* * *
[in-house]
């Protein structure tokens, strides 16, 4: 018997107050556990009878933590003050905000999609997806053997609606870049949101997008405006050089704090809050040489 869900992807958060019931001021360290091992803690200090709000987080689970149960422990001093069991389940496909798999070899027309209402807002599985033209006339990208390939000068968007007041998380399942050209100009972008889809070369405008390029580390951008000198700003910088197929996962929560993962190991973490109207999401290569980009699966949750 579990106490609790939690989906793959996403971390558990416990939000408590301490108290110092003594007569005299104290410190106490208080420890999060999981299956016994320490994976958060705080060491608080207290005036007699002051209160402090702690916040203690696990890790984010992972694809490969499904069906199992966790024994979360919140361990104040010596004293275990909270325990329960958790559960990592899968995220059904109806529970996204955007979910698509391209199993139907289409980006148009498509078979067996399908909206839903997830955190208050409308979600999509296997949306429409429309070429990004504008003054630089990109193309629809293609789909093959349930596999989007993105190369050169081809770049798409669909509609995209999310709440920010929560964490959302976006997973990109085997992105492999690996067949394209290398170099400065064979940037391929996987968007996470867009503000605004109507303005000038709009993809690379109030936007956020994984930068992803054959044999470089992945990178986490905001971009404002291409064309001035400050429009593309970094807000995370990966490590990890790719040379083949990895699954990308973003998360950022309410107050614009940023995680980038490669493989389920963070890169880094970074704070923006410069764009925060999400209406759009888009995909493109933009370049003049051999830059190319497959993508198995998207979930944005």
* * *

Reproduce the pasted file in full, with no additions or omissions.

[in-house]
């Protein structure tokens, strides 16, 4: 018997107050556990009878933590003050905000999609997806053997609606870049949101997008405006050089704090809050040489 869900992807958060019931001021360290091992803690200090709000987080689970149960422990001093069991389940496909798999070899027309209402807002599985033209006339990208390939000068968007007041998380399942050209100009972008889809070369405008390029580390951008000198700003910088197929996962929560993962190991973490109207999401290569980009699966949750 579990106490609790939690989906793959996403971390558990416990939000408590301490108290110092003594007569005299104290410190106490208080420890999060999981299956016994320490994976958060705080060491608080207290005036007699002051209160402090702690916040203690696990890790984010992972694809490969499904069906199992966790024994979360919140361990104040010596004293275990909270325990329960958790559960990592899968995220059904109806529970996204955007979910698509391209199993139907289409980006148009498509078979067996399908909206839903997830955190208050409308979600999509296997949306429409429309070429990004504008003054630089990109193309629809293609789909093959349930596999989007993105190369050169081809770049798409669909509609995209999310709440920010929560964490959302976006997973990109085997992105492999690996067949394209290398170099400065064979940037391929996987968007996470867009503000605004109507303005000038709009993809690379109030936007956020994984930068992803054959044999470089992945990178986490905001971009404002291409064309001035400050429009593309970094807000995370990966490590990890790719040379083949990895699954990308973003998360950022309410107050614009940023995680980038490669493989389920963070890169880094970074704070923006410069764009925060999400209406759009888009995909493109933009370049003049051999830059190319497959993508198995998207979930944005």